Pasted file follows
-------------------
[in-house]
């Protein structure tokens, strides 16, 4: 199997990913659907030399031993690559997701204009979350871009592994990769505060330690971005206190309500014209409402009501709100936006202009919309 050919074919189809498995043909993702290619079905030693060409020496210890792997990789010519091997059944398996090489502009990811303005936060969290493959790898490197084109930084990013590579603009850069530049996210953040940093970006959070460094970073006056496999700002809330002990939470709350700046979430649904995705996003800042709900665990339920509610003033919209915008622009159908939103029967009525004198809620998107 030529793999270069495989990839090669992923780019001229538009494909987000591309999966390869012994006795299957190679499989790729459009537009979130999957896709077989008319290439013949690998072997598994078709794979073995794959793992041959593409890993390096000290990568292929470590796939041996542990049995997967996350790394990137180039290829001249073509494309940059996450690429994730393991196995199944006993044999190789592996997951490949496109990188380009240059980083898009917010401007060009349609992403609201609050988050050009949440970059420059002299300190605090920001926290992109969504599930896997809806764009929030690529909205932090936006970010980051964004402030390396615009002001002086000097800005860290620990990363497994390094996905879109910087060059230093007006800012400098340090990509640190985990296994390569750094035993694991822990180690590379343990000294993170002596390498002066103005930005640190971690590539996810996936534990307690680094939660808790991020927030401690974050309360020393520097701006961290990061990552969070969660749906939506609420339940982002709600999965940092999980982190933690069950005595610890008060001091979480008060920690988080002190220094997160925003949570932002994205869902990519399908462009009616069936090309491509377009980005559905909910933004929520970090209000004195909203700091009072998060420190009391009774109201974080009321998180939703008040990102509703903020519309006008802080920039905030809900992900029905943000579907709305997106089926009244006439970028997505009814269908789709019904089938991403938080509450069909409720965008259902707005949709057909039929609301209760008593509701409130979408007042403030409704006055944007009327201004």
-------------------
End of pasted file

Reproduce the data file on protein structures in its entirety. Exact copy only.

[in-house]
């Protein structure tokens, strides 16, 4: 199997990913659907030399031993690559997701204009979350871009592994990769505060330690971005206190309500014209409402009501709100936006202009919309 050919074919189809498995043909993702290619079905030693060409020496210890792997990789010519091997059944398996090489502009990811303005936060969290493959790898490197084109930084990013590579603009850069530049996210953040940093970006959070460094970073006056496999700002809330002990939470709350700046979430649904995705996003800042709900665990339920509610003033919209915008622009159908939103029967009525004198809620998107 030529793999270069495989990839090669992923780019001229538009494909987000591309999966390869012994006795299957190679499989790729459009537009979130999957896709077989008319290439013949690998072997598994078709794979073995794959793992041959593409890993390096000290990568292929470590796939041996542990049995997967996350790394990137180039290829001249073509494309940059996450690429994730393991196995199944006993044999190789592996997951490949496109990188380009240059980083898009917010401007060009349609992403609201609050988050050009949440970059420059002299300190605090920001926290992109969504599930896997809806764009929030690529909205932090936006970010980051964004402030390396615009002001002086000097800005860290620990990363497994390094996905879109910087060059230093007006800012400098340090990509640190985990296994390569750094035993694991822990180690590379343990000294993170002596390498002066103005930005640190971690590539996810996936534990307690680094939660808790991020927030401690974050309360020393520097701006961290990061990552969070969660749906939506609420339940982002709600999965940092999980982190933690069950005595610890008060001091979480008060920690988080002190220094997160925003949570932002994205869902990519399908462009009616069936090309491509377009980005559905909910933004929520970090209000004195909203700091009072998060420190009391009774109201974080009321998180939703008040990102509703903020519309006008802080920039905030809900992900029905943000579907709305997106089926009244006439970028997505009814269908789709019904089938991403938080509450069909409720965008259902707005949709057909039929609301209760008593509701409130979408007042403030409704006055944007009327201004």